He dismissed without any discussion the Yick Wo decision of 1886, the strongest precedent for holding that state-enforced segregation violated the Constitution. The case that Brown relied on most heavily for precedent—a decision of the Massachusetts Supreme Court upholding segregation in Boston’s public schools—had been decided two decades before the 14th Amendment was adopted.

Learn More: The Civil Rights Movement

The Sole Dissenter

The sole dissenter in the Plessy case, Justice John Marshall Harlan, answered Brown with a devastating rebuttal. Harlan made one basic point: The Civil War Amendments were designed to prohibit states from discriminating against blacks in their enjoyment of the “civil rights” that all citizens held. Borrowing from Tourgee’s brief, Harlan put his conclusion into a sentence that has become perhaps the most quoted in Supreme Court history: “Our Constitution is color-blind, and neither knows nor tolerates classes among citizens.” The notion of a “color-blind Constitution” has enormous appeal as a guiding principle. Several of our current justices have approvingly quoted Harlan’s famous sentence. But they never quote the sentences that precede his “color-blind” statement. Harlan wrote:

The white race deems itself to be the dominant race in this country. And so it is, in prestige, in achievements, in education, in wealth, and in power. So, I doubt not, it will continue to be for all time, if it remains true to its great heritage and holds fast to the principles of constitutional liberty.

Harlan stated in these sentences the reality of race in 1896. In considering these debates, it’s important to keep the full context of Harlan’s words in mind. It’s also worth noting that the “separate but equal” doctrine the Court established in the Plessy case survived for another six decades and had a great impact on maintaining the Jim Crow system whose legacy of racial inequality remains alive.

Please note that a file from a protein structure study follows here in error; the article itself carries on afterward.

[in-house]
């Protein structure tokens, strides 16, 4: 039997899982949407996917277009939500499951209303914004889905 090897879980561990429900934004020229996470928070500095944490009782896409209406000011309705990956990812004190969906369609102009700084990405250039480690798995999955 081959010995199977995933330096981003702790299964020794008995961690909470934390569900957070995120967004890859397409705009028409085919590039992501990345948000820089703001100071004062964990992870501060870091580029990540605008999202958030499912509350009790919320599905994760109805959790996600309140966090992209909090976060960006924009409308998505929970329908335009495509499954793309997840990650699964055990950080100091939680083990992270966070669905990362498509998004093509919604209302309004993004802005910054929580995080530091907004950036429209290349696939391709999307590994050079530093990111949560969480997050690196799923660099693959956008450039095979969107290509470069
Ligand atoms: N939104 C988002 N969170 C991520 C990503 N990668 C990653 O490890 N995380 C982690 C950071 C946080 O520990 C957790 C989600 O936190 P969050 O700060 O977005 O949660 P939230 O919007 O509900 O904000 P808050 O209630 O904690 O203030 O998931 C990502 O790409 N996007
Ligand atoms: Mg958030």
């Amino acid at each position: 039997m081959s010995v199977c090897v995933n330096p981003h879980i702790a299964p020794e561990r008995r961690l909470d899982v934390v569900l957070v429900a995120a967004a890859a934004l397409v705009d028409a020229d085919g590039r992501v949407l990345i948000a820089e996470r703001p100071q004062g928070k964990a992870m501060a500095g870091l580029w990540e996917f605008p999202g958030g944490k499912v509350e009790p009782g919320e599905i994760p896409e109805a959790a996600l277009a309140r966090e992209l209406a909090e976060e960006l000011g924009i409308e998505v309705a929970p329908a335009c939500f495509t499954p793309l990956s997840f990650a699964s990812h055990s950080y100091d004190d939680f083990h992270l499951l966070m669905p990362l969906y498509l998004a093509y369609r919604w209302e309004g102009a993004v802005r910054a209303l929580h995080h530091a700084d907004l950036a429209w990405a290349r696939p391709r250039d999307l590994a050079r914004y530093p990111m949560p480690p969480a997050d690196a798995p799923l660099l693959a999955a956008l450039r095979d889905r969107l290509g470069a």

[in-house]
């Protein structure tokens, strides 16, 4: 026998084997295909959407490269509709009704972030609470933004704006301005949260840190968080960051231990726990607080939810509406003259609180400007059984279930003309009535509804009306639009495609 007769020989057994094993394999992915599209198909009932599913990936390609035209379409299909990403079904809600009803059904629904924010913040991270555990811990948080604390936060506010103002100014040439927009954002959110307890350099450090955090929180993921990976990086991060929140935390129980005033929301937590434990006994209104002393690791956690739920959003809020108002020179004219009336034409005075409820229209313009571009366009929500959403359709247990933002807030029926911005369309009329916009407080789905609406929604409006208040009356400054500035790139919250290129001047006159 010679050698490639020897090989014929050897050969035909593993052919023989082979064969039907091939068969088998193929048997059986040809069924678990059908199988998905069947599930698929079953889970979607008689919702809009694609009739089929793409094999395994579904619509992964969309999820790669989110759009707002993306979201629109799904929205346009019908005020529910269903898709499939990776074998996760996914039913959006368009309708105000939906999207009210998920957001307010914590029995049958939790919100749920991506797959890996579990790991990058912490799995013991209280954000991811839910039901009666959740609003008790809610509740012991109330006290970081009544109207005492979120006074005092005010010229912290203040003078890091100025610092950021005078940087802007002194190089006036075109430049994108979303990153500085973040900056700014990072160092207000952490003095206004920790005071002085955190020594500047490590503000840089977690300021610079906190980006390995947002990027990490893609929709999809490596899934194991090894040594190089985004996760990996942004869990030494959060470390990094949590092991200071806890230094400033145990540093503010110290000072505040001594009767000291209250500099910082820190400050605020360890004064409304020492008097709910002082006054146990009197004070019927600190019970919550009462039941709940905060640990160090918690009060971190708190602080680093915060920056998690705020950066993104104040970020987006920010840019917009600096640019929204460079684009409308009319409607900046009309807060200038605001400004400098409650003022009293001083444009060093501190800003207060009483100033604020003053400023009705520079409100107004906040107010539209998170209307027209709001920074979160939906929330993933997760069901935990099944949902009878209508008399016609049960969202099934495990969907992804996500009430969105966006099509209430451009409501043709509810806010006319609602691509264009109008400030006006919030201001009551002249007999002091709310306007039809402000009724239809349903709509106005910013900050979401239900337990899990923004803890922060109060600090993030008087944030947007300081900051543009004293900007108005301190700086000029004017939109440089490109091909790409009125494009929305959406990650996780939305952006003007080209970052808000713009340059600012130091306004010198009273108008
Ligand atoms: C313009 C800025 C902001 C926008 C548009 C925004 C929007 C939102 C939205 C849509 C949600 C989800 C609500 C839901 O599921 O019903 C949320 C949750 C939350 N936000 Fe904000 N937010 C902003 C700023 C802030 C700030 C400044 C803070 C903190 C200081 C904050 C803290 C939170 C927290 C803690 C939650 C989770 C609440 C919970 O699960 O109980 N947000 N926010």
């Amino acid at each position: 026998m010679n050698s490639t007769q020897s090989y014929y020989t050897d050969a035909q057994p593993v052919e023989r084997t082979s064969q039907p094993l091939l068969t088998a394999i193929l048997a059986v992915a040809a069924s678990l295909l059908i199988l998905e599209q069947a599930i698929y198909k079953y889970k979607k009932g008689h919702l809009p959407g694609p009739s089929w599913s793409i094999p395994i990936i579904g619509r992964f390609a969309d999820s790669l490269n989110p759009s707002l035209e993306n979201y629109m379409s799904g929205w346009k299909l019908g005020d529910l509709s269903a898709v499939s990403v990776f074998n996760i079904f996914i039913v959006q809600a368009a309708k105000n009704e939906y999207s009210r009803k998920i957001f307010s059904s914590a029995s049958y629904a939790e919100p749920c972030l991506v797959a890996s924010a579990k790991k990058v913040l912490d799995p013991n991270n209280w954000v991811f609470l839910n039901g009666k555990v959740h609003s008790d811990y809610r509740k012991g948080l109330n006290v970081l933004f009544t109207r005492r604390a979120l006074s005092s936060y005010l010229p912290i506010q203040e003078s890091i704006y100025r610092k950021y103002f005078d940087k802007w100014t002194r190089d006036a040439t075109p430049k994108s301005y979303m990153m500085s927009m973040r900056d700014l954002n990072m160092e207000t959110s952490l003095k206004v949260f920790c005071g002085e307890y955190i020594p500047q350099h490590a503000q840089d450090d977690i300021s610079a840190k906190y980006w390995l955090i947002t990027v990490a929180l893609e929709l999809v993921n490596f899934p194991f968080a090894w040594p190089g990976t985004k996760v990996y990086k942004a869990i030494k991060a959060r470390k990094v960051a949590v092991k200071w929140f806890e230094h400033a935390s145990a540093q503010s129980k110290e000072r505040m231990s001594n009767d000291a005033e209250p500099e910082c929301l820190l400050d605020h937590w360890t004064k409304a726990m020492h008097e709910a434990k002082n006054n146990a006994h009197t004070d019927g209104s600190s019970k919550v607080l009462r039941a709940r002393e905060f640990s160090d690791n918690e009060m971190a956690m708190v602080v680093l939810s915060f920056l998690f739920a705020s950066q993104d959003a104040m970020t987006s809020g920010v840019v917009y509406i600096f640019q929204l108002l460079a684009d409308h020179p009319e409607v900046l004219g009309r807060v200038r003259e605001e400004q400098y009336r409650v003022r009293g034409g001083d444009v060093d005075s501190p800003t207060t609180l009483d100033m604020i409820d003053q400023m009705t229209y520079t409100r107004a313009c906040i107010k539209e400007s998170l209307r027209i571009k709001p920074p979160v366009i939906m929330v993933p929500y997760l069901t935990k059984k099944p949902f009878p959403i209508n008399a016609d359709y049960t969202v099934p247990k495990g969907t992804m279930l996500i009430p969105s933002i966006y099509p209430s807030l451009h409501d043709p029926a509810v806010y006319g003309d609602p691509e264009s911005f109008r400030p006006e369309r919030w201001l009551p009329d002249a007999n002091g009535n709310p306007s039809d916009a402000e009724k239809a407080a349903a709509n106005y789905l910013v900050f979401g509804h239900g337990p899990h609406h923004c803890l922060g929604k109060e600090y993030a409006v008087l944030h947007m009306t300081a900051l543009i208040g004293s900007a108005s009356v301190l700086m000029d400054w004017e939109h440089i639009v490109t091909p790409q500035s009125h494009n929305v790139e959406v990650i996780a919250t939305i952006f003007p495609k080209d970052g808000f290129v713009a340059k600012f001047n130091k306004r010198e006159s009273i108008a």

Common Questions About Plessy v. Ferguson

Q: What happened during Plessy v. Ferguson?

Plessy v Ferguson was an 1896 Supreme Court case in which Homer Plessy, a man of mixed race, refused to move to a train for African Americans. In the case, the “separate but equal” policy was deemed constitutional, leading to segregation.

Q: Why was Plessy v. Ferguson important?

The Plessy v. Ferguson case was significant in that it led to the “separate but equal” ruling in the Supreme Court, using the word “equal” to seemingly grant African Americans their Constitutional rights on the surface while in reality denying them the same rights as white Americans. Additionally, the public restrooms, hospitals, courtrooms, and schools that African Americans had to use under this policy were not equal, but of far lower quality than those used by whites.

Q: Was Plessy found guilty?

In the Plessy v. Ferguson case, Homer Plessy, a man of mixed racial heritage, was found guilty by Judge Howard Ferguson for sitting in a section of a railcar reserved for whites only. The case was taken to the Supreme Court, which defended the Constitutionality of Ferguson’s decision and led to Jim Crow Laws that persisted for decades.

Q: How did the Plessy v. Ferguson case legalize segregation?

Under the Fourteenth Amendment of the Constitution, African Americans were supposed to receive equal rights. The Plessy v. Ferguson case legalized segregation through the “separate but equal” phrase, which essentially created a loophole by stating that although African American facilities were separate from those used by whites, they were still of equal quality. Although the part about “equal quality” was not true, segregation continued until the Civil Rights Act of 1964.

This article was updated on July 9, 2020